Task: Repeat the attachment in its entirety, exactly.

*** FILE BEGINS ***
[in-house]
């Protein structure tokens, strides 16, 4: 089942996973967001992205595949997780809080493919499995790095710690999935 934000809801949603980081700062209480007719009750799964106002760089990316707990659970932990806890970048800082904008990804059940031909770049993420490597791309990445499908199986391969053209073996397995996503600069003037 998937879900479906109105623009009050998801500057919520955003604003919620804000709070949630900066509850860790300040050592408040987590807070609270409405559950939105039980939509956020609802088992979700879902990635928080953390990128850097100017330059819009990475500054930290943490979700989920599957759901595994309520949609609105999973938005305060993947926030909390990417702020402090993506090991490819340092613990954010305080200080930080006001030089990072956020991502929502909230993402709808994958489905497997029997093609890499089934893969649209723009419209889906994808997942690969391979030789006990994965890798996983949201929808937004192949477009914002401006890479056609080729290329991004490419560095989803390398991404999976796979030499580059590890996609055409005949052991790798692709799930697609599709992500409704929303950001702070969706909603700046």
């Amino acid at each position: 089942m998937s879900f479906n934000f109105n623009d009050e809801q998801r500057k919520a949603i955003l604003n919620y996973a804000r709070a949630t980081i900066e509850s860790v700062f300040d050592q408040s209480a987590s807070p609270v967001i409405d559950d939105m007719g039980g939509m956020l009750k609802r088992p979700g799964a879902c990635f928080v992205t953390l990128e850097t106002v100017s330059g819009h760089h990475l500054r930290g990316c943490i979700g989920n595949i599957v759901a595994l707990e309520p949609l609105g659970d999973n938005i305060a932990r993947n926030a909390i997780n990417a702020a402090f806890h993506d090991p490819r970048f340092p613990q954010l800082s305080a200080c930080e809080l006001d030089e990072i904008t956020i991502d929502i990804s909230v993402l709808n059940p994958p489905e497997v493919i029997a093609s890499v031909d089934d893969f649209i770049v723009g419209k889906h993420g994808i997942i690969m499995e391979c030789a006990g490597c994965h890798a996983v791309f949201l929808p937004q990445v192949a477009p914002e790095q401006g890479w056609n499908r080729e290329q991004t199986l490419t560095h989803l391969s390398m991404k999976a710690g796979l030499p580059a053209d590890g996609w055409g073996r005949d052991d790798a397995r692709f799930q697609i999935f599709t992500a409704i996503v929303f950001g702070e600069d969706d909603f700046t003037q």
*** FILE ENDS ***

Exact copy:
[in-house]
């Protein structure tokens, strides 16, 4: 089942996973967001992205595949997780809080493919499995790095710690999935 934000809801949603980081700062209480007719009750799964106002760089990316707990659970932990806890970048800082904008990804059940031909770049993420490597791309990445499908199986391969053209073996397995996503600069003037 998937879900479906109105623009009050998801500057919520955003604003919620804000709070949630900066509850860790300040050592408040987590807070609270409405559950939105039980939509956020609802088992979700879902990635928080953390990128850097100017330059819009990475500054930290943490979700989920599957759901595994309520949609609105999973938005305060993947926030909390990417702020402090993506090991490819340092613990954010305080200080930080006001030089990072956020991502929502909230993402709808994958489905497997029997093609890499089934893969649209723009419209889906994808997942690969391979030789006990994965890798996983949201929808937004192949477009914002401006890479056609080729290329991004490419560095989803390398991404999976796979030499580059590890996609055409005949052991790798692709799930697609599709992500409704929303950001702070969706909603700046």
């Amino acid at each position: 089942m998937s879900f479906n934000f109105n623009d009050e809801q998801r500057k919520a949603i955003l604003n919620y996973a804000r709070a949630t980081i900066e509850s860790v700062f300040d050592q408040s209480a987590s807070p609270v967001i409405d559950d939105m007719g039980g939509m956020l009750k609802r088992p979700g799964a879902c990635f928080v992205t953390l990128e850097t106002v100017s330059g819009h760089h990475l500054r930290g990316c943490i979700g989920n595949i599957v759901a595994l707990e309520p949609l609105g659970d999973n938005i305060a932990r993947n926030a909390i997780n990417a702020a402090f806890h993506d090991p490819r970048f340092p613990q954010l800082s305080a200080c930080e809080l006001d030089e990072i904008t956020i991502d929502i990804s909230v993402l709808n059940p994958p489905e497997v493919i029997a093609s890499v031909d089934d893969f649209i770049v723009g419209k889906h993420g994808i997942i690969m499995e391979c030789a006990g490597c994965h890798a996983v791309f949201l929808p937004q990445v192949a477009p914002e790095q401006g890479w056609n499908r080729e290329q991004t199986l490419t560095h989803l391969s390398m991404k999976a710690g796979l030499p580059a053209d590890g996609w055409g073996r005949d052991d790798a397995r692709f799930q697609i999935f599709t992500a409704i996503v929303f950001g702070e600069d969706d909603f700046t003037q």